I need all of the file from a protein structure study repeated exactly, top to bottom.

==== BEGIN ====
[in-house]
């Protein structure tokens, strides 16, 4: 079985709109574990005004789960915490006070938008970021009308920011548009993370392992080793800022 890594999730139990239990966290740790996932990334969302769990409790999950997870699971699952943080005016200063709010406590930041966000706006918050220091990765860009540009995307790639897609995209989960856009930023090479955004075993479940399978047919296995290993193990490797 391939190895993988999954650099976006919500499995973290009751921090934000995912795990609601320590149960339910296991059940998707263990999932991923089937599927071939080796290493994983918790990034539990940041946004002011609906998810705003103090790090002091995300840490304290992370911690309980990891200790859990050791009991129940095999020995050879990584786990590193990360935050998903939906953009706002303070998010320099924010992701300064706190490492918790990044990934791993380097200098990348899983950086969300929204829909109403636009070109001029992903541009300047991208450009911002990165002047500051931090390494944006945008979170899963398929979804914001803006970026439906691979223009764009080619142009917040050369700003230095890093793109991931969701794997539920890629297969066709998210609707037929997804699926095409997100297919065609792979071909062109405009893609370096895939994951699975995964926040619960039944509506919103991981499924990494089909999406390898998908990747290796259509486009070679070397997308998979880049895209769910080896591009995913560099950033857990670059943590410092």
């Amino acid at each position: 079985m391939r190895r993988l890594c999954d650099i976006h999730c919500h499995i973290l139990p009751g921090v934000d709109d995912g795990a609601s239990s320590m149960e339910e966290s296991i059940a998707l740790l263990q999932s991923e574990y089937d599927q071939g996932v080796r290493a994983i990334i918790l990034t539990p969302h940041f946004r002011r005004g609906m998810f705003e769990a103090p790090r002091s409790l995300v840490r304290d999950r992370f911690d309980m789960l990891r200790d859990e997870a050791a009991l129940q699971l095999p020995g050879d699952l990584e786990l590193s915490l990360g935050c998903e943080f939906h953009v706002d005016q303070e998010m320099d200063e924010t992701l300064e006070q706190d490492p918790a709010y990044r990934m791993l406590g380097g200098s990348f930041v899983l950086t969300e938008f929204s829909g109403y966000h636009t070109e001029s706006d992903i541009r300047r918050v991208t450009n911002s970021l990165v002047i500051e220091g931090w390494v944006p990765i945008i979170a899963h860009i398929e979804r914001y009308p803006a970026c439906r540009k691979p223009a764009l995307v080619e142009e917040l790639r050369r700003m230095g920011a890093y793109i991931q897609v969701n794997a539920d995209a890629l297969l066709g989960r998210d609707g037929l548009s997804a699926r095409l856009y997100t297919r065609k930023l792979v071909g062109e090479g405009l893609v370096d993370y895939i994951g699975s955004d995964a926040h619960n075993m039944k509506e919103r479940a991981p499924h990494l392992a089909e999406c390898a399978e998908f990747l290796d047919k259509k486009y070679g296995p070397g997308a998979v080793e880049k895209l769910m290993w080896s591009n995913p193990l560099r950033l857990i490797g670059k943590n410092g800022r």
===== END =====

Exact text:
[in-house]
């Protein structure tokens, strides 16, 4: 079985709109574990005004789960915490006070938008970021009308920011548009993370392992080793800022 890594999730139990239990966290740790996932990334969302769990409790999950997870699971699952943080005016200063709010406590930041966000706006918050220091990765860009540009995307790639897609995209989960856009930023090479955004075993479940399978047919296995290993193990490797 391939190895993988999954650099976006919500499995973290009751921090934000995912795990609601320590149960339910296991059940998707263990999932991923089937599927071939080796290493994983918790990034539990940041946004002011609906998810705003103090790090002091995300840490304290992370911690309980990891200790859990050791009991129940095999020995050879990584786990590193990360935050998903939906953009706002303070998010320099924010992701300064706190490492918790990044990934791993380097200098990348899983950086969300929204829909109403636009070109001029992903541009300047991208450009911002990165002047500051931090390494944006945008979170899963398929979804914001803006970026439906691979223009764009080619142009917040050369700003230095890093793109991931969701794997539920890629297969066709998210609707037929997804699926095409997100297919065609792979071909062109405009893609370096895939994951699975995964926040619960039944509506919103991981499924990494089909999406390898998908990747290796259509486009070679070397997308998979880049895209769910080896591009995913560099950033857990670059943590410092």
């Amino acid at each position: 079985m391939r190895r993988l890594c999954d650099i976006h999730c919500h499995i973290l139990p009751g921090v934000d709109d995912g795990a609601s239990s320590m149960e339910e966290s296991i059940a998707l740790l263990q999932s991923e574990y089937d599927q071939g996932v080796r290493a994983i990334i918790l990034t539990p969302h940041f946004r002011r005004g609906m998810f705003e769990a103090p790090r002091s409790l995300v840490r304290d999950r992370f911690d309980m789960l990891r200790d859990e997870a050791a009991l129940q699971l095999p020995g050879d699952l990584e786990l590193s915490l990360g935050c998903e943080f939906h953009v706002d005016q303070e998010m320099d200063e924010t992701l300064e006070q706190d490492p918790a709010y990044r990934m791993l406590g380097g200098s990348f930041v899983l950086t969300e938008f929204s829909g109403y966000h636009t070109e001029s706006d992903i541009r300047r918050v991208t450009n911002s970021l990165v002047i500051e220091g931090w390494v944006p990765i945008i979170a899963h860009i398929e979804r914001y009308p803006a970026c439906r540009k691979p223009a764009l995307v080619e142009e917040l790639r050369r700003m230095g920011a890093y793109i991931q897609v969701n794997a539920d995209a890629l297969l066709g989960r998210d609707g037929l548009s997804a699926r095409l856009y997100t297919r065609k930023l792979v071909g062109e090479g405009l893609v370096d993370y895939i994951g699975s955004d995964a926040h619960n075993m039944k509506e919103r479940a991981p499924h990494l392992a089909e999406c390898a399978e998908f990747l290796d047919k259509k486009y070679g296995p070397g997308a998979v080793e880049k895209l769910m290993w080896s591009n995913p193990l560099r950033l857990i490797g670059k943590n410092g800022r």